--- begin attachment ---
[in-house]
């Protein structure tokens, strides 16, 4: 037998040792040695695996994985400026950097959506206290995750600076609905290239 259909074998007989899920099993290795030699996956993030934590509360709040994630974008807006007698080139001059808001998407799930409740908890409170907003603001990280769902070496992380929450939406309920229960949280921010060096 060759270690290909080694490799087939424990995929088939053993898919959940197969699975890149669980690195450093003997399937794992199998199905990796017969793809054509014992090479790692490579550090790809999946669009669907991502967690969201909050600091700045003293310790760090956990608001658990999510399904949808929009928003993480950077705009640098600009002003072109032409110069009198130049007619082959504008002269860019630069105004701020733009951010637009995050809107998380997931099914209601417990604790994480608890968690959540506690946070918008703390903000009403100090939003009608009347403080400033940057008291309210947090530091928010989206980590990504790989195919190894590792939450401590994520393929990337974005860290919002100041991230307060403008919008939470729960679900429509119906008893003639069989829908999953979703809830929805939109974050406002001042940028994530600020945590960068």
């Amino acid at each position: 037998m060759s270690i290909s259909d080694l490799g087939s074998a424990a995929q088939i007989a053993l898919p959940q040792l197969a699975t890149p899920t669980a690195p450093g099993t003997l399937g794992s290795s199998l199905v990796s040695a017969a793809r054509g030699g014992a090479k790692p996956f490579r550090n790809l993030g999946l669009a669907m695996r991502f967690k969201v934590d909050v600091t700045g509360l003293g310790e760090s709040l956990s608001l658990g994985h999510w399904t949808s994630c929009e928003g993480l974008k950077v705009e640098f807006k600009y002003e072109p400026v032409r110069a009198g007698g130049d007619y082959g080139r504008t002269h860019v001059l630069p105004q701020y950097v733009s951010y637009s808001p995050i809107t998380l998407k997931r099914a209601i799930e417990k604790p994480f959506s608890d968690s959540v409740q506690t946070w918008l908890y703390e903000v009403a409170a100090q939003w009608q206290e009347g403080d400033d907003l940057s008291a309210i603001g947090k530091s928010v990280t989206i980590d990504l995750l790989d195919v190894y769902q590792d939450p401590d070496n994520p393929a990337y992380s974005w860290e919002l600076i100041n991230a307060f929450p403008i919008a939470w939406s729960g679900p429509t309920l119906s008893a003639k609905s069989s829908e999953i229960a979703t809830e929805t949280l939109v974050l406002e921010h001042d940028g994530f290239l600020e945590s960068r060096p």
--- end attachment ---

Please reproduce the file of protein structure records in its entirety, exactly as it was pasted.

[in-house]
């Protein structure tokens, strides 16, 4: 037998040792040695695996994985400026950097959506206290995750600076609905290239 259909074998007989899920099993290795030699996956993030934590509360709040994630974008807006007698080139001059808001998407799930409740908890409170907003603001990280769902070496992380929450939406309920229960949280921010060096 060759270690290909080694490799087939424990995929088939053993898919959940197969699975890149669980690195450093003997399937794992199998199905990796017969793809054509014992090479790692490579550090790809999946669009669907991502967690969201909050600091700045003293310790760090956990608001658990999510399904949808929009928003993480950077705009640098600009002003072109032409110069009198130049007619082959504008002269860019630069105004701020733009951010637009995050809107998380997931099914209601417990604790994480608890968690959540506690946070918008703390903000009403100090939003009608009347403080400033940057008291309210947090530091928010989206980590990504790989195919190894590792939450401590994520393929990337974005860290919002100041991230307060403008919008939470729960679900429509119906008893003639069989829908999953979703809830929805939109974050406002001042940028994530600020945590960068």
């Amino acid at each position: 037998m060759s270690i290909s259909d080694l490799g087939s074998a424990a995929q088939i007989a053993l898919p959940q040792l197969a699975t890149p899920t669980a690195p450093g099993t003997l399937g794992s290795s199998l199905v990796s040695a017969a793809r054509g030699g014992a090479k790692p996956f490579r550090n790809l993030g999946l669009a669907m695996r991502f967690k969201v934590d909050v600091t700045g509360l003293g310790e760090s709040l956990s608001l658990g994985h999510w399904t949808s994630c929009e928003g993480l974008k950077v705009e640098f807006k600009y002003e072109p400026v032409r110069a009198g007698g130049d007619y082959g080139r504008t002269h860019v001059l630069p105004q701020y950097v733009s951010y637009s808001p995050i809107t998380l998407k997931r099914a209601i799930e417990k604790p994480f959506s608890d968690s959540v409740q506690t946070w918008l908890y703390e903000v009403a409170a100090q939003w009608q206290e009347g403080d400033d907003l940057s008291a309210i603001g947090k530091s928010v990280t989206i980590d990504l995750l790989d195919v190894y769902q590792d939450p401590d070496n994520p393929a990337y992380s974005w860290e919002l600076i100041n991230a307060f929450p403008i919008a939470w939406s729960g679900p429509t309920l119906s008893a003639k609905s069989s829908e999953i229960a979703t809830e929805t949280l939109v974050l406002e921010h001042d940028g994530f290239l600020e945590s960068r060096p």